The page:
Violence 2014-2015 Chapter 11: Violence 279 2014-2015 Health of Boston Violence Violence is the use of physical force with the intention of causing death, disability, injury, or harm (1). Low income communities,
Important facts to remember If you re pregnant or trying to get pregnant, or if you know someone who is, there are several important points to remember: See a healthcare professional regularly. Get plenty
Southern Grampians & Glenelg Shires COMMUNITY PROFILE Contents: 1. Health Status 2. Health Behaviours 3. Public Health Issues 4. References This information was last updated on 14 February 2007 1. Health
Health Disparities in New Orleans New Orleans is a city facing significant health challenges. New Orleans' health-related challenges include a high rate of obesity, a high rate of people without health
UTAH Adolescent Behavioral Health In Brief A Short Report from the Office of Applied Studies Adolescence (12 to 17 years) is a critical and vulnerable stage of human development, during which males and
Healthy People 2020 Alaska Hawaii American Samoa U.S. Virgin Islands Federated States of Micronesia Republic of Marshall Islands Commonwealth of Northern Mariana Islands Puerto Rico Palau Guam www.healthypeople.gov
Healthy People 2020 Alaska Hawaii American Samoa U.S. Virgin Islands Federated States of Micronesia Republic of Marshall Islands Commonwealth of Northern Mariana Islands Puerto Rico Palau Guam www.healthypeople.gov
Mental Health: What Do Parents Think? Joanna Locke, MD, MPH and Michele Eichorn, ACSW, The Jed Foundation Mental health problems are a leading impediment to academic success among college students and,
OCTOBER 2014 Publication #2014-53 School Policies, School Connection, and Adolescents : WHAT PREDICTS YOUNG ADULT SUBSTANCE USE? Vanessa H. Sacks, MPP Child Trends Kristin A. Moore, PhD Child Trends Mary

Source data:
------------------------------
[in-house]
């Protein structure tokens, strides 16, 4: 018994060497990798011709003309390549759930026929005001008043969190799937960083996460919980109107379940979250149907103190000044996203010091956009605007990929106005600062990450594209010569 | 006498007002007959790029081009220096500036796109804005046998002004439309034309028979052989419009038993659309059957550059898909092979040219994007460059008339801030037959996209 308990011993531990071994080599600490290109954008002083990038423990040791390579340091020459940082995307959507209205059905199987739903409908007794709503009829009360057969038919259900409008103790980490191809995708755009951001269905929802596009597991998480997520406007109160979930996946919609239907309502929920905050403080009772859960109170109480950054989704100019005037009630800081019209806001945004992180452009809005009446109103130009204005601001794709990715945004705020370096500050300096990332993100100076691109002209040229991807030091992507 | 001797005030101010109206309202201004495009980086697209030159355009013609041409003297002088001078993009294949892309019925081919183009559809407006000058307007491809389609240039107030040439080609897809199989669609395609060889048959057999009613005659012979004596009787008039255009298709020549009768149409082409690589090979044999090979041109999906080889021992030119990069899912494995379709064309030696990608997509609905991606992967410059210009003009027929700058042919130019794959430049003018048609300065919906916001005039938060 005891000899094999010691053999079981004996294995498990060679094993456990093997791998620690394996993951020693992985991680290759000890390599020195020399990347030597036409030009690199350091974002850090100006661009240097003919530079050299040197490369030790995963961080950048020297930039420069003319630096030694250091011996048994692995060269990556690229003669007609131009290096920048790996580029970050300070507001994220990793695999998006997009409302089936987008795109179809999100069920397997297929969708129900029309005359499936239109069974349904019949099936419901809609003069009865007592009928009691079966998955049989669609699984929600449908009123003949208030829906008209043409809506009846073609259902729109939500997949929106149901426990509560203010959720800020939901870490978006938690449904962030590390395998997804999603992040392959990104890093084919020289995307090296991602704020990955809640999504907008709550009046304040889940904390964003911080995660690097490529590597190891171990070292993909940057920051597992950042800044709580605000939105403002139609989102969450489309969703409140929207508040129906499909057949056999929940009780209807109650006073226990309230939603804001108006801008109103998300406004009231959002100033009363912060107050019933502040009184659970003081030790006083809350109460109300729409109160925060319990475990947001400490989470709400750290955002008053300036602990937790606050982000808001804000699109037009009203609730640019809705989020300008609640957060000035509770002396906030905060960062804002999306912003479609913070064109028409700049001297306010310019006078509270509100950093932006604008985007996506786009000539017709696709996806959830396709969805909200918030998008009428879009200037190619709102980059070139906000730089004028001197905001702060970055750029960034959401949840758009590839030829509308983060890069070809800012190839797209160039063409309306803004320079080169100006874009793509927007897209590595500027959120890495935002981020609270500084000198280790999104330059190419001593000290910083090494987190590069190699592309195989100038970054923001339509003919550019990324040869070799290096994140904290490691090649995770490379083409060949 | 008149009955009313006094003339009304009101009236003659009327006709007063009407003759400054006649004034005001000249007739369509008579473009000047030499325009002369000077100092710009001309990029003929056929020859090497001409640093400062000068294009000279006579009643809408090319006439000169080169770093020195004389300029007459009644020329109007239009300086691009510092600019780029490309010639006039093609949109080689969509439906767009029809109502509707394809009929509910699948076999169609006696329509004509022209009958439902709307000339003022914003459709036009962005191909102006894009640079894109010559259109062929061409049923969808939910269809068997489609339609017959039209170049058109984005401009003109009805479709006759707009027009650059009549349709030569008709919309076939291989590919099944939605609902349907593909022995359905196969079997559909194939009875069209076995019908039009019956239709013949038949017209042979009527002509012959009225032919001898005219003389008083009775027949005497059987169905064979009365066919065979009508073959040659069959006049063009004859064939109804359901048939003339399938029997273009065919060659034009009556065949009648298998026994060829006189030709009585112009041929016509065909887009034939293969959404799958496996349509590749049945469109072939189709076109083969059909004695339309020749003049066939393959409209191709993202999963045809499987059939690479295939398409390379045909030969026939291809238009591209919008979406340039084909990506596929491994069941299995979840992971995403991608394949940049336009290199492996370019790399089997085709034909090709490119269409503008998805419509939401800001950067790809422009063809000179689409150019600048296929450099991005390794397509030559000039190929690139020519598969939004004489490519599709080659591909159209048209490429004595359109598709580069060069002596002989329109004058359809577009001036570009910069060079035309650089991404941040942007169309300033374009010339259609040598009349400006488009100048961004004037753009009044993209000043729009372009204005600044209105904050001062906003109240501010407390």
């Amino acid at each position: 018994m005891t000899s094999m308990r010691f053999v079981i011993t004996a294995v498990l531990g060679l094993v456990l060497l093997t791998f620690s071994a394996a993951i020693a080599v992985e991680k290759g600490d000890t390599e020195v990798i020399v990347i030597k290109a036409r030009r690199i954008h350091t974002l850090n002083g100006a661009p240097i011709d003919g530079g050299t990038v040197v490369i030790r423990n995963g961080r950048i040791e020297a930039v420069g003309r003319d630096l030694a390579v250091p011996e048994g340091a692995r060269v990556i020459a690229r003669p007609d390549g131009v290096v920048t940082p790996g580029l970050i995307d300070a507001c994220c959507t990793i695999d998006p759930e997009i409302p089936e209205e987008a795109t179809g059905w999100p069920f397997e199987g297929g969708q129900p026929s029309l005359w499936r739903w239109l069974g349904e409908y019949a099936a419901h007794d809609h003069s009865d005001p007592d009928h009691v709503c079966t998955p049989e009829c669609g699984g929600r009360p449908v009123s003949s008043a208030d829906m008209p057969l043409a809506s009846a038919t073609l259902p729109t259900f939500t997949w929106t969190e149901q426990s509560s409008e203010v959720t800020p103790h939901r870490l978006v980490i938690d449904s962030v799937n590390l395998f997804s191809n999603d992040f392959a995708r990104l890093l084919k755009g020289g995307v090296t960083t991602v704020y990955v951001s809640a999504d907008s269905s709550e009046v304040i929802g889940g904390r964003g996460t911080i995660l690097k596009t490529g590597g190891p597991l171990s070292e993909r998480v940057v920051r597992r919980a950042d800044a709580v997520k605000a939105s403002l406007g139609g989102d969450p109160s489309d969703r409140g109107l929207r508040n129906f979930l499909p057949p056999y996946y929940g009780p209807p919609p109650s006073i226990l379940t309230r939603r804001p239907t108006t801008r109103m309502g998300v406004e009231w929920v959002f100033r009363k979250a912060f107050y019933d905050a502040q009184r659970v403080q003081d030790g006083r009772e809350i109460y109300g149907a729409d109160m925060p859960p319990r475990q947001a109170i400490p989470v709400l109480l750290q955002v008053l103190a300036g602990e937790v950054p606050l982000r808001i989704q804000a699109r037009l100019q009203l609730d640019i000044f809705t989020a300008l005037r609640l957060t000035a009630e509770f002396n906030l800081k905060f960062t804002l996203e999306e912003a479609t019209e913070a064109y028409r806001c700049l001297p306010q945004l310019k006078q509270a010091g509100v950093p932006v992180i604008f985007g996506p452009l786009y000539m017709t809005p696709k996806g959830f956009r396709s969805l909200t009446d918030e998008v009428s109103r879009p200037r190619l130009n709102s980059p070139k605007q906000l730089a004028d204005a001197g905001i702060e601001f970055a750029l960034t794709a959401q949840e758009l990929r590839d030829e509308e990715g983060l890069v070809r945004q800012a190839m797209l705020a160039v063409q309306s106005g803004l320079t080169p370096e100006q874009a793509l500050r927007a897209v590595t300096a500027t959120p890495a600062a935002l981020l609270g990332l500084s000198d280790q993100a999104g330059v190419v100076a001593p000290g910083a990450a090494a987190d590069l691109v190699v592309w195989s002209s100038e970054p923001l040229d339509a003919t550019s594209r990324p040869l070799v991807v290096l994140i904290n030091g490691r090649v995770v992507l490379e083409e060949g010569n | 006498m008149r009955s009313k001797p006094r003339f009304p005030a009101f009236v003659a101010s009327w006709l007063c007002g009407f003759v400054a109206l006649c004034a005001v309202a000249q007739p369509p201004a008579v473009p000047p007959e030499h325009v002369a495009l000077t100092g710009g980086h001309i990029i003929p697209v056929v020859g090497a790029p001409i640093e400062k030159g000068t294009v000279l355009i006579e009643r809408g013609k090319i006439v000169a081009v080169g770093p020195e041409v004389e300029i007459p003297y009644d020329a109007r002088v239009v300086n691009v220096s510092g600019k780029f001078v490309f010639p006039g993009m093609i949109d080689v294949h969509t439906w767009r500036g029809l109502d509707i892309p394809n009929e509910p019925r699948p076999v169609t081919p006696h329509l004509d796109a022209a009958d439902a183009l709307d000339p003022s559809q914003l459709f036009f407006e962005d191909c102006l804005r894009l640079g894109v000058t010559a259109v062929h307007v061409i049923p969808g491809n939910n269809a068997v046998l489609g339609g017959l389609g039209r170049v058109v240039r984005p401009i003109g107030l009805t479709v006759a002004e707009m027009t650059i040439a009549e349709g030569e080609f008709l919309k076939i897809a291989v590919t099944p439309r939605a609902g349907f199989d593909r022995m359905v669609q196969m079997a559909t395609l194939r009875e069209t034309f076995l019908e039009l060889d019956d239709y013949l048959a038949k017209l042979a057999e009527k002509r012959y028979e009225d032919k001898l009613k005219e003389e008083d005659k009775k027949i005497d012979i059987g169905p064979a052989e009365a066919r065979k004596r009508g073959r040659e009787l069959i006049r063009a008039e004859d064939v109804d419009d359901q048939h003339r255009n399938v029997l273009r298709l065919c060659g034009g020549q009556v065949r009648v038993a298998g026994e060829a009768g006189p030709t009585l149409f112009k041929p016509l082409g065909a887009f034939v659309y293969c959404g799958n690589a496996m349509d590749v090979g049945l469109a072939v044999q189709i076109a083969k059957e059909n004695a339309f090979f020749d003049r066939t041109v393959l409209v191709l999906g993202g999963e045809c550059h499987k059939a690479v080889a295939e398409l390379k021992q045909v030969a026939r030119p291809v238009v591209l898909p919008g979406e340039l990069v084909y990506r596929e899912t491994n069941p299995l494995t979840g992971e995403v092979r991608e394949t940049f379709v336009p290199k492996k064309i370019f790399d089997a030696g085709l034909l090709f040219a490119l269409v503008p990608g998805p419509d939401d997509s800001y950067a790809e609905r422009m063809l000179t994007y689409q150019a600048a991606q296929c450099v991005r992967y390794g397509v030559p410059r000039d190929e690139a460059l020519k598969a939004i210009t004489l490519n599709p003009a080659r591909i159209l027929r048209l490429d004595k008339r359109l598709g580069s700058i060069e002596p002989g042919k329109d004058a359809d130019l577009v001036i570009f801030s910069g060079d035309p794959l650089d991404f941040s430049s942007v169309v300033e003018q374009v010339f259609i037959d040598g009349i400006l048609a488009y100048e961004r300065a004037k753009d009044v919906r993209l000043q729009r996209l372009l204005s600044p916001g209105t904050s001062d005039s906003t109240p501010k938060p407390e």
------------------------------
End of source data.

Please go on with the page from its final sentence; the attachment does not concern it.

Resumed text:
MICHIGAN Adolescent Behavioral Health In Brief A Short Report from the Office of Applied Studies Adolescence (12 to 17 years) is a critical and vulnerable stage of human development, during which males
State Health Assessment Health Priority Status Report Update June 29, 2015 Presented by UIC SPH and IDPH 1 Health Priority Presentation Objectives 1. Explain context of how this discussion fits into our
Ladies by Design Junior Debutante Course COORDINATOR CERTIFICATION Touching Tomorrow s Women Today Module 2: All About Girls: Statistics and Facts African American girls and teens statistics National Girls
How Does Affect the World of a Child? Because we are constantly updating our web pages to incorporate the most recent statistics, there may be some differences between the statistics in our published documents
Teenage Alcohol and Drug Abuse Jesse Bales Theo Edwards Kyle Kiesel Adam Stahl Types of Alcohol Gin: a colorless alcoholic beverage made by distilling or redistilling rye or other grains. Vodka: originally
Statistics on Abstinence 54% of high school students are virgins. (1) 58% on teens surveyed recently said sexual activity for high school-age teens is not acceptable, even if precautions are taken against